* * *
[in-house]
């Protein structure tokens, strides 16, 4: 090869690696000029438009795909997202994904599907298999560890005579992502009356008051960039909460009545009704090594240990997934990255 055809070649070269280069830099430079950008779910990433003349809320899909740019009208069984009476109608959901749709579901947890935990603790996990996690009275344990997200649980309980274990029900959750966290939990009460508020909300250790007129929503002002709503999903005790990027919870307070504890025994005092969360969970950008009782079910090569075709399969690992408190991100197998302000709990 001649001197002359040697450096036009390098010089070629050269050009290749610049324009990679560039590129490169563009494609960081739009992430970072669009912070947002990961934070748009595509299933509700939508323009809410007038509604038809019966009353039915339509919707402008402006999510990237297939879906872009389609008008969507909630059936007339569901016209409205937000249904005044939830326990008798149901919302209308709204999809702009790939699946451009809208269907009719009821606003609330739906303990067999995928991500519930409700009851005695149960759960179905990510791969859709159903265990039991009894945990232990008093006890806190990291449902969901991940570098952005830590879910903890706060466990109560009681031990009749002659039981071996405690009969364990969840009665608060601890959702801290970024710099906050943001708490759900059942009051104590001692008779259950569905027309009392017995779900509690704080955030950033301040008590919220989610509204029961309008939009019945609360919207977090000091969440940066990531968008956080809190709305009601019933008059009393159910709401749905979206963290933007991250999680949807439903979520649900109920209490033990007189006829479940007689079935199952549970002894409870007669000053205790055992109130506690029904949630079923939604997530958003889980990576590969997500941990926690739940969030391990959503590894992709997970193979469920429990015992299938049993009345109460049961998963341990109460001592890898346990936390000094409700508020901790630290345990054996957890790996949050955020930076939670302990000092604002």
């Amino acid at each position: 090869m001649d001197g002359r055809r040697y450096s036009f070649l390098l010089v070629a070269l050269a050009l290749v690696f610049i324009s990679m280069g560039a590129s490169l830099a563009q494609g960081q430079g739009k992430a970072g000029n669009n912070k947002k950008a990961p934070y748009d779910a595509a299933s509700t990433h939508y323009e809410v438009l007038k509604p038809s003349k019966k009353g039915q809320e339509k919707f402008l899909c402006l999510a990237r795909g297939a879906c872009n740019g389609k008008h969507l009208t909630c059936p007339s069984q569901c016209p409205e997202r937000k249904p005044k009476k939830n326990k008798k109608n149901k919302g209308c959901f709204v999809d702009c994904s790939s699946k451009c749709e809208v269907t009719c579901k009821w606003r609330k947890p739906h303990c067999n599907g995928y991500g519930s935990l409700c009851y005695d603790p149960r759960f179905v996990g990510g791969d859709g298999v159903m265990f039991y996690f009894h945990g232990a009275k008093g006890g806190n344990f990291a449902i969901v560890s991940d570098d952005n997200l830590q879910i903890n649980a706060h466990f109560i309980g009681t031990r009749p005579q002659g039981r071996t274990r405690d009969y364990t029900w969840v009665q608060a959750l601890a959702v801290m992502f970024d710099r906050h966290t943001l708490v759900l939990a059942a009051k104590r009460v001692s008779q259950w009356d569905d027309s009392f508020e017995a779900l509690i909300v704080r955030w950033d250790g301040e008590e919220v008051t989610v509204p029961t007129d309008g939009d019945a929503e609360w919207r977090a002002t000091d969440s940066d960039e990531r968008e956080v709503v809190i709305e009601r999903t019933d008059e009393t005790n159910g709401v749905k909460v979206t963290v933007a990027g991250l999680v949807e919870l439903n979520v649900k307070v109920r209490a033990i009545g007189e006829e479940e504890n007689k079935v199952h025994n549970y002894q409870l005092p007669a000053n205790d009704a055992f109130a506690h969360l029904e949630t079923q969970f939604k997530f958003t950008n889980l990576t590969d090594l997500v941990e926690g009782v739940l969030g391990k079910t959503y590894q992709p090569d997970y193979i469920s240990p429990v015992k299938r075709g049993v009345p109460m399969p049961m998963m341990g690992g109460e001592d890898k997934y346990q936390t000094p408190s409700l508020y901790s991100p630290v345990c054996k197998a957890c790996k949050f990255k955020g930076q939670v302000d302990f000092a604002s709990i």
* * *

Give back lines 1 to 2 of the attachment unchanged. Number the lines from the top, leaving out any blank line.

[in-house]
């Protein structure tokens, strides 16, 4: 090869690696000029438009795909997202994904599907298999560890005579992502009356008051960039909460009545009704090594240990997934990255 055809070649070269280069830099430079950008779910990433003349809320899909740019009208069984009476109608959901749709579901947890935990603790996990996690009275344990997200649980309980274990029900959750966290939990009460508020909300250790007129929503002002709503999903005790990027919870307070504890025994005092969360969970950008009782079910090569075709399969690992408190991100197998302000709990 001649001197002359040697450096036009390098010089070629050269050009290749610049324009990679560039590129490169563009494609960081739009992430970072669009912070947002990961934070748009595509299933509700939508323009809410007038509604038809019966009353039915339509919707402008402006999510990237297939879906872009389609008008969507909630059936007339569901016209409205937000249904005044939830326990008798149901919302209308709204999809702009790939699946451009809208269907009719009821606003609330739906303990067999995928991500519930409700009851005695149960759960179905990510791969859709159903265990039991009894945990232990008093006890806190990291449902969901991940570098952005830590879910903890706060466990109560009681031990009749002659039981071996405690009969364990969840009665608060601890959702801290970024710099906050943001708490759900059942009051104590001692008779259950569905027309009392017995779900509690704080955030950033301040008590919220989610509204029961309008939009019945609360919207977090000091969440940066990531968008956080809190709305009601019933008059009393159910709401749905979206963290933007991250999680949807439903979520649900109920209490033990007189006829479940007689079935199952549970002894409870007669000053205790055992109130506690029904949630079923939604997530958003889980990576590969997500941990926690739940969030391990959503590894992709997970193979469920429990015992299938049993009345109460049961998963341990109460001592890898346990936390000094409700508020901790630290345990054996957890790996949050955020930076939670302990000092604002």